Mountain Wheels: Doin’ the Texas two-step in the three-row Lexus RX |

Mountain Wheels: Doin’ the Texas two-step in the three-row Lexus RX

Andy Stonehouse
Mountain Wheels
Tweaked to provide extra length for two austere third-row seats, the Lexus RX 350L felt unwieldy and short on power. A revamped version debuts this fall.
Courtesy photo

I recently spent a couple of weeks in Austin, Texas, both to see what happens when one sweats like they have malaria (social ostracization, plus weight loss) and what out-of-control growth does to a community arguably more progressive than our own Boulder.

Of course, there were cars, as well, and my latter days were spent tooling around the truly nightmarish Interstate 35 as well as cruising the Hill Country in a 2019 Lexus RX 350L, the stretched version of the standard RX luxury midsize crossover/SUV. My all-wheel drive model listed at $54,185 but came to $63,485 with upgraded leather, LED headlamps and an upgraded navigation and audio package.

The RX L, which debuted at the 2017 L.A. Auto Show, answers the question I can imagine more than a few Lexus owners asked: How can I get a three-row Lexus SUV but not have to shell out for the ungainly and really too-big-for-their-own-good GX or the Land Cruiser-based LX models?

To that end, RXL adds about 4 1/2 inches of body and cabin space atop the RX’s standard 109.8-inch wheelbase, producing a 196.9-inch-long, three-row machine that I felt was maybe just a little too big for its own good. Overall, I’d say it’s a slightly misguided effort to provide that just-right, three-row sizing without the unfathomably boxy size gain of its boxy bigger brothers.

Power is also not exactly explosive, as the engine has a 5 horsepower deficit from the standard RX’s 3.5-liter V-6 – producing 290 HP overall, with a pretty slow 8.1-second 0-60 mph time.

This was not a huge issue in Austin as one does not go anywhere particularly fast, given the city’s atrocious traffic, but I did wish for a little more oomph during a jaunt down to San Antonio and their more obvious Texas driving style: full throttle, followed by full brakes, followed by full throttle.

I did have a few Texans earnestly apologize to me for the driving style they demonstrate while doing a sudden nine-point turn on Main Street in Breckenridge – Colorado being a very swell destination for our southern counterparts. But the concerted and systematic paucity of regard they take toward driving, among other facets of daily living, did leave me flummoxed.

So maybe it was good I was in a big, moderately poky Lexus, complete with Texas plates (still got tailgated, nearly run into and flipped off — that’s a universal).

RX is still a very nice choice in the luxury SUV department, and this slightly enlarged configuration promised a higher-capacity compromise, but again came with a few operational issues.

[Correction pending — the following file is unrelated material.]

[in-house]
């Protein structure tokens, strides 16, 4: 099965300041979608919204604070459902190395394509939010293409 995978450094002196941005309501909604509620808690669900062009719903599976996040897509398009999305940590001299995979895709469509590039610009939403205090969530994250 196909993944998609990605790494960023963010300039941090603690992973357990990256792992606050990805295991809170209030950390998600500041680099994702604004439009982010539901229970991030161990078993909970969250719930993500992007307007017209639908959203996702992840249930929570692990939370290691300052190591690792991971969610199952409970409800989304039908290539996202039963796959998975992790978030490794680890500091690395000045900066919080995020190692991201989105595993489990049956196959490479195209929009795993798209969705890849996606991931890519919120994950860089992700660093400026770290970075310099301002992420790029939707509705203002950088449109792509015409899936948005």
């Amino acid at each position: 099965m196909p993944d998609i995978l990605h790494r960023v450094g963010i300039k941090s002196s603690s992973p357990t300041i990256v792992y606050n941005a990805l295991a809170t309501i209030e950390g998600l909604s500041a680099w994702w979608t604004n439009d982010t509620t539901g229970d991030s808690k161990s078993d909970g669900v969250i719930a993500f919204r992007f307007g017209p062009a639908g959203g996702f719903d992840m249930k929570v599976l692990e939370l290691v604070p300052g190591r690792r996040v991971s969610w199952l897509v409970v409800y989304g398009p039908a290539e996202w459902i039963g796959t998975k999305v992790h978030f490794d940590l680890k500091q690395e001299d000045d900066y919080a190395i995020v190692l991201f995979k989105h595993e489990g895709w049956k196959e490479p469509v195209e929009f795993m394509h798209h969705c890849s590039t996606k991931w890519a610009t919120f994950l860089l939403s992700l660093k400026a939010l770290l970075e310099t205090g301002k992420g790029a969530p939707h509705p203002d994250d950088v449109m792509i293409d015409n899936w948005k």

Primarily, the two fold-flat third-row seats needed a complicated set of preconditions to actually work. They’re remote controlled by rocker switches in the rear of the cabin, and mine absolutely refused to lift or return into position without the warning chime being stuck on at full volume — I guess the sliding second-row captains chairs have to be way, way, way out of the way for them to work.

Also, they’re positioned directly under the stowaway tonneau cover and are incompatible, meaning you either get third-row seating and no cover for all that ice cream and Topo Chico in your cargo area, or you can’t use the third-row seats.

That additional body real estate also added a noticeable level of uncertainty to the ride, though I think this particular RX L had indeed seen many miles and miles of Texas over its operational life.

I got a lot of aimless weaving, and holding a lane was sometimes a challenging prospect. Oversized window shades in the longer second-row doors also provided a minor visibility issues while shoulder-checking, which is a thing you do while driving. Bummer.

My slightly disappointing experiences in this 2019-model-year version of the RX also need to take into account the recent arrival of a considerably updated 2020 edition, which will be available by fall.

Up-front and rear fascias have been tweaked to give the RX more of the increasingly aggressive style found on vehicles such as the LC — that is, really aggressive and absolutely massive spindle grilles.

The newer RX models will also have new 18-inch wheels as a standard option, plus available triple-beam LED headlamps, a massive 12.3-inch touchscreen and, oddly, become the first Lexus model to integrate Android Auto, in addition to Apple CarPlay.

The underbody changes are the parts I think I might be the most interested in, based on my mixed emotions regarding the 2019 RXL. Stabilizer bars have been hollowed out but thickened, shock absorbers retuned and dampers upgraded to produce what is said to be a better ride and steering response. More structural rigidity and Lexus’ version of brake-activated torque steering are also supposed to add to the experience.

Andy Stonehouse’s column “Mountain Wheels” publishes Saturdays in the Summit Daily News. Stonehouse has worked as an editor and writer in Colorado since 1998, focusing on automotive coverage since 2004. He lives in Greeley. Contact him at

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